- Matt Smith

# Applying Graph Theory to help understand Model Networks

We are currently working on a project for a UK water company which involves building DMA models to conduct network analysis. As part of this process, we have found that concepts from graph theory can be applied both to facilitate data cleansing activities and provide insight into the nature and expected behaviour of a water network.

This blog post aims to introduce some of these concepts and demonstrate how they can be applied, with examples using the Python package *Networkx*.

Graph theory is an area of mathematics concerned with ‘graphs’. Graphs can be defined as mathematical structures used to model pairwise relations between objects, made up of vertices (also called nodes or points) which are connected by edges (also called links or lines). Two simple example graphs are shown in Figure 1.

Figure 1a: A simple, connected graph Figure 1b: A graph with three components

Graph theory is widely utilised in satellite navigation software for route planning by representing the road network as a graph, where the junctions are represented by nodes and the roads are represented by links between them. But how can it be applied to a water network? If the reader is familiar with hydraulic network modelling, the use of the words ‘links’ and ‘nodes’ above might highlight some parallels between the two fields.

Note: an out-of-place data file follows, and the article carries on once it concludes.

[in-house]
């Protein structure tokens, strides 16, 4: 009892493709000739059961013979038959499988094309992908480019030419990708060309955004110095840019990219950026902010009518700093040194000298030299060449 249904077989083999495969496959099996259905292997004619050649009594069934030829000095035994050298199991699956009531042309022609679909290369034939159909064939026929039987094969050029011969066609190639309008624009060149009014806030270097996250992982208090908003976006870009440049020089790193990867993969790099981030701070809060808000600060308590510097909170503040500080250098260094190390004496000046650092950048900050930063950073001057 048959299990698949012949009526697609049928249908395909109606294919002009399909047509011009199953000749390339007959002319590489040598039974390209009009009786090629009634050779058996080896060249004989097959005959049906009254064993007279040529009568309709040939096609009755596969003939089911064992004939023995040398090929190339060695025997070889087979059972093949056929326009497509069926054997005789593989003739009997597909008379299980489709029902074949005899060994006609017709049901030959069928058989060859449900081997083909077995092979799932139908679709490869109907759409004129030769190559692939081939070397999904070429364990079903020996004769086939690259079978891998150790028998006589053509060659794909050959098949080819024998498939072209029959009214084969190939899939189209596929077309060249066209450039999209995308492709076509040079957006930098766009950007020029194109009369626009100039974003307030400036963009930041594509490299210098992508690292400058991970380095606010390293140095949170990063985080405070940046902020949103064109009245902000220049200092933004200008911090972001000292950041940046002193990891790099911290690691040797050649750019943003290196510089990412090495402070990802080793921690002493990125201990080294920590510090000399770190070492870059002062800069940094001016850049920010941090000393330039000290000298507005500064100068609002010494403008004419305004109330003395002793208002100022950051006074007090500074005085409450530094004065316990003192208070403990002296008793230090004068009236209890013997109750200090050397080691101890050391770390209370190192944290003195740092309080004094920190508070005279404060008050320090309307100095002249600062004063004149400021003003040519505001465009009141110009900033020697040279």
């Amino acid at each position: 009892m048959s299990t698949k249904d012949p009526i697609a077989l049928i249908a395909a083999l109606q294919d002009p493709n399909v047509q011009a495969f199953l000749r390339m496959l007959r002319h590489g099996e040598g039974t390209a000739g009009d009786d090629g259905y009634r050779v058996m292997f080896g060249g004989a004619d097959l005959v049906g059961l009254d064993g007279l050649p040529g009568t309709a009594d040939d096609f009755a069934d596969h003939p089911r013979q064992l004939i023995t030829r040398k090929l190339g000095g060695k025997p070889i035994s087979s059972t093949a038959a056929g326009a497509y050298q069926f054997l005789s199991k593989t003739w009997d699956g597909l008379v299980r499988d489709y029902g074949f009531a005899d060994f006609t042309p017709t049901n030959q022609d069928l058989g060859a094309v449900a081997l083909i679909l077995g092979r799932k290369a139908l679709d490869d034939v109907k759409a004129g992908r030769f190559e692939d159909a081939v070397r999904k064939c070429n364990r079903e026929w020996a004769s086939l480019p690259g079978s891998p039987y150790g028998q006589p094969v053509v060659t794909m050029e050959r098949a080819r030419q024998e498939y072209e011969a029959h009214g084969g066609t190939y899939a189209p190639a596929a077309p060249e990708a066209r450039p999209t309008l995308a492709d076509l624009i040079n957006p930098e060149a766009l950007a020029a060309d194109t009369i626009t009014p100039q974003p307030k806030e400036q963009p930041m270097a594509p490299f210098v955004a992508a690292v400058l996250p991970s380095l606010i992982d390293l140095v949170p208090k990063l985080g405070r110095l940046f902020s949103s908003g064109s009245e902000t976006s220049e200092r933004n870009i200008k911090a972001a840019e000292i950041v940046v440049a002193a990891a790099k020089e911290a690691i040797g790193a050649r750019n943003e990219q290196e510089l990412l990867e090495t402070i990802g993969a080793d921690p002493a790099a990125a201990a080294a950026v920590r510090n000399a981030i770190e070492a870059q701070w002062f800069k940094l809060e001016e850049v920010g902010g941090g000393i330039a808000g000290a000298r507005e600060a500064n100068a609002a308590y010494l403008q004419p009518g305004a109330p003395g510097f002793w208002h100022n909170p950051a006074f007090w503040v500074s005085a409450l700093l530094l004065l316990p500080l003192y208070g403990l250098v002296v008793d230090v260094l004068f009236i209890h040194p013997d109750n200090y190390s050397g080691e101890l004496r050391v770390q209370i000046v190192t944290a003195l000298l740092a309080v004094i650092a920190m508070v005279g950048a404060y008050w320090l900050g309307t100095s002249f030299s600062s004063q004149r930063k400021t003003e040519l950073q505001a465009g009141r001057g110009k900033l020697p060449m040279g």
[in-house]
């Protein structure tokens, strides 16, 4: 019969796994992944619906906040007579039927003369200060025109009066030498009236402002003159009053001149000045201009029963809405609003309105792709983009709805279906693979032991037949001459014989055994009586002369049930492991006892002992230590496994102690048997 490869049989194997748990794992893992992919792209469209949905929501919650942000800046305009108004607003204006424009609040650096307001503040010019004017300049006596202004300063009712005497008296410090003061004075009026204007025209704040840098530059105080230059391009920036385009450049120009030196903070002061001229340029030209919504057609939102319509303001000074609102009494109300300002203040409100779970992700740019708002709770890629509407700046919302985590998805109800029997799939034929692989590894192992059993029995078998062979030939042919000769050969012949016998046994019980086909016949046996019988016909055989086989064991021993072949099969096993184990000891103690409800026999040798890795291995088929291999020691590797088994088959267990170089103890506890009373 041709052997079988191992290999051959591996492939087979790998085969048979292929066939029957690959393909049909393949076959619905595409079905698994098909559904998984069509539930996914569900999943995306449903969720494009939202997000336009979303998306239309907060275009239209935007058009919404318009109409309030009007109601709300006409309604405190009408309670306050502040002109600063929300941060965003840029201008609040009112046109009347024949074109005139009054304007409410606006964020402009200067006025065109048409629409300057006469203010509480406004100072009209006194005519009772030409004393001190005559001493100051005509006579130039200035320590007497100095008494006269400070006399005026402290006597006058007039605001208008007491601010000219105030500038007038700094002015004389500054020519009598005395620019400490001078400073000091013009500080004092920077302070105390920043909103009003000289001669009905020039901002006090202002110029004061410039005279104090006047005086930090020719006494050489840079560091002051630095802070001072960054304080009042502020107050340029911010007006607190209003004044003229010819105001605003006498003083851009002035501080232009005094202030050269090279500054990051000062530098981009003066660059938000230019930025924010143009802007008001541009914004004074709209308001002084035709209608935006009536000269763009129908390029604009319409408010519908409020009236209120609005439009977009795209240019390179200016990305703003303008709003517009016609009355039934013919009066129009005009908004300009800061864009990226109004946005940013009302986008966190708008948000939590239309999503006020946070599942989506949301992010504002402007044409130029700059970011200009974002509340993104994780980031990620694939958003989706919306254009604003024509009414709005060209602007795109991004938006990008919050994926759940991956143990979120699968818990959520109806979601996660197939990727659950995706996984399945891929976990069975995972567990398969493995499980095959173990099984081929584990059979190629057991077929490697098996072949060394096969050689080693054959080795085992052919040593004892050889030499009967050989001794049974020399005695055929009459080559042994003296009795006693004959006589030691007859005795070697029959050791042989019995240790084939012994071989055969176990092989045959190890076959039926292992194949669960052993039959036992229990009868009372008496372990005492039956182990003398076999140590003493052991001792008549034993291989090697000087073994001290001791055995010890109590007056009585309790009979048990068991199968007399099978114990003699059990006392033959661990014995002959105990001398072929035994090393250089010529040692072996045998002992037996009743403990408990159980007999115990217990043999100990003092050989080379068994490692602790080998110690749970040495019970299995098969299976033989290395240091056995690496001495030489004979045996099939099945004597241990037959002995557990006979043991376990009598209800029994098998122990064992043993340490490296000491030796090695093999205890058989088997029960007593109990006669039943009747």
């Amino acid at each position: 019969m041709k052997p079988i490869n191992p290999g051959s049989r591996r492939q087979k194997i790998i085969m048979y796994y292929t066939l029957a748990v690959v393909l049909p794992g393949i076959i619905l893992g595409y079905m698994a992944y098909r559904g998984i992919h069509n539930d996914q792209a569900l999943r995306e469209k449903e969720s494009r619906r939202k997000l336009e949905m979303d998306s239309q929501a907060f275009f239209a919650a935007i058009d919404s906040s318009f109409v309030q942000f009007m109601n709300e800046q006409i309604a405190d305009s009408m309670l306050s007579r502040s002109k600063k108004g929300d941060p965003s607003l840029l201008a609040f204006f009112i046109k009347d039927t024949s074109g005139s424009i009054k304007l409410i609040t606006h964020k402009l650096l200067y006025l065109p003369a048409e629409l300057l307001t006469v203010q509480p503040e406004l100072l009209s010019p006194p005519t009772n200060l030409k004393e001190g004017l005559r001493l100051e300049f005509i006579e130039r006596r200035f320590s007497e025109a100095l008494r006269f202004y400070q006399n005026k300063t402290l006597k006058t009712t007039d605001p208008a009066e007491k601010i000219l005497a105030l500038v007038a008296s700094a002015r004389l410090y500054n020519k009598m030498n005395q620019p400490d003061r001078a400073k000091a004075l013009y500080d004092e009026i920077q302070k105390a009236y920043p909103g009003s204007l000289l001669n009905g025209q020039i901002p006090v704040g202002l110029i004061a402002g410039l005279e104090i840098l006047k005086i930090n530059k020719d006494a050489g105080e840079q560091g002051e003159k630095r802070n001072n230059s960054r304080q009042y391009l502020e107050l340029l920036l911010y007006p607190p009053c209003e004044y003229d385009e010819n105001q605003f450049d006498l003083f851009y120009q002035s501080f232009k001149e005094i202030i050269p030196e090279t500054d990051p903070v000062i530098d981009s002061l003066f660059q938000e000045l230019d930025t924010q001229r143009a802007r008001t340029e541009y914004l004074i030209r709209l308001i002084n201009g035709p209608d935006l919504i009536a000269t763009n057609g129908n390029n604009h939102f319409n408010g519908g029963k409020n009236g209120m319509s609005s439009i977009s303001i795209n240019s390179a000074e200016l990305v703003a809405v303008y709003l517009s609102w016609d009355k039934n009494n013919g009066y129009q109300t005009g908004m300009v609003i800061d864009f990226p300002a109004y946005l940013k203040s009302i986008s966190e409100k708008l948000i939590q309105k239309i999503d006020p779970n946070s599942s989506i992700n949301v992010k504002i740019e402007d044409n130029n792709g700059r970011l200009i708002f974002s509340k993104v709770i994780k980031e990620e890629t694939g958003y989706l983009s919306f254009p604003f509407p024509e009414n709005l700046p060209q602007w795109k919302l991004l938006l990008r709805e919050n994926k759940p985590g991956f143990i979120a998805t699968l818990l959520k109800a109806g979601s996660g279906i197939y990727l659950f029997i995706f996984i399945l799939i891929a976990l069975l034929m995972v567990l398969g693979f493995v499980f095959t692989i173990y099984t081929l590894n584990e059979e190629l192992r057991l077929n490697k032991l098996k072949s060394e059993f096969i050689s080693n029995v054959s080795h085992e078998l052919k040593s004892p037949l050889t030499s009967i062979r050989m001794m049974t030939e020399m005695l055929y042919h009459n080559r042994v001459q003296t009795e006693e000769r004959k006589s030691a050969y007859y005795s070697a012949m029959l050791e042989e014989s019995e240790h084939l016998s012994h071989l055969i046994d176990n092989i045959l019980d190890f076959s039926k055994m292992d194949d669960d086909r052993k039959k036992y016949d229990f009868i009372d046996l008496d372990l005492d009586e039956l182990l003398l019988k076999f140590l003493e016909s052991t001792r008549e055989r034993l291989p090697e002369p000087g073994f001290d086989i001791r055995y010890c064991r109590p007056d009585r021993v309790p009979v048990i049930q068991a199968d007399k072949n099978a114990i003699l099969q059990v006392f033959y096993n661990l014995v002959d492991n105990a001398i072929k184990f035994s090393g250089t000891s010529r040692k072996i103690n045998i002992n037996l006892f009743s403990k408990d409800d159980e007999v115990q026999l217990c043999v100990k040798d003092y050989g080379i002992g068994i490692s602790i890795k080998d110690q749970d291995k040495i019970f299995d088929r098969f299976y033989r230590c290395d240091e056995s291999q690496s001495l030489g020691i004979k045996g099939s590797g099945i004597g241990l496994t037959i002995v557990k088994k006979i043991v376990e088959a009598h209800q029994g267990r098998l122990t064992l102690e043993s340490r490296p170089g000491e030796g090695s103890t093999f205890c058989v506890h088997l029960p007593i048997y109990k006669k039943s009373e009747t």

There are several data structures which can be used to represent a graph. *Networkx* conveniently allows graphs to be built from an edge-list (a list of node pairs which denotes that each pair is connected). In our case, this makes it possible to graph a DMA by running an SQL query which returns an edge-list where each ‘edge’ (or link) represents a pipe. Having used this to write a standard *graph_dma(dma)* function, we explored what functionality in *Networkx* might provide us with some insight by analysing the DMA graphs.

**Network Connectivity**